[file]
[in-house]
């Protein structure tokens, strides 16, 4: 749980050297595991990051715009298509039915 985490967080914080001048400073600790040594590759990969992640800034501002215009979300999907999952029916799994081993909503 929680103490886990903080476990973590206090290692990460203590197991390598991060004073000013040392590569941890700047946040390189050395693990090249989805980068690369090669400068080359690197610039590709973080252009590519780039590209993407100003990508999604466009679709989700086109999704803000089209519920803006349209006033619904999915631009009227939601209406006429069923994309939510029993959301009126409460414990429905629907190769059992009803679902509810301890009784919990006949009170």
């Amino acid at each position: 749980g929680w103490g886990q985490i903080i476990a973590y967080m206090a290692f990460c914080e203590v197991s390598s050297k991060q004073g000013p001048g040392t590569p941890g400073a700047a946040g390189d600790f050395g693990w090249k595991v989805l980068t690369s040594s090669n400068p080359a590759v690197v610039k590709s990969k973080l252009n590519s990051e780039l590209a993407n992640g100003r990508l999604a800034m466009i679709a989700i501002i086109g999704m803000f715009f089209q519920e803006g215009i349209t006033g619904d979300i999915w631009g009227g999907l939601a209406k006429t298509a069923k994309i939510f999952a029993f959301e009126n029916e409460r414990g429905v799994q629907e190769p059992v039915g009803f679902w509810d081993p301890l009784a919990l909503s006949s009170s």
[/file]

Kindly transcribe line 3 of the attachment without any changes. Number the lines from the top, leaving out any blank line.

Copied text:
């Amino acid at each position: 749980g929680w103490g886990q985490i903080i476990a973590y967080m206090a290692f990460c914080e203590v197991s390598s050297k991060q004073g000013p001048g040392t590569p941890g400073a700047a946040g390189d600790f050395g693990w090249k595991v989805l980068t690369s040594s090669n400068p080359a590759v690197v610039k590709s990969k973080l252009n590519s990051e780039l590209a993407n992640g100003r990508l999604a800034m466009i679709a989700i501002i086109g999704m803000f715009f089209q519920e803006g215009i349209t006033g619904d979300i999915w631009g009227g999907l939601a209406k006429t298509a069923k994309i939510f999952a029993f959301e009126n029916e409460r414990g429905v799994q629907e190769p059992v039915g009803f679902w509810d081993p301890l009784a919990l909503s006949s009170s």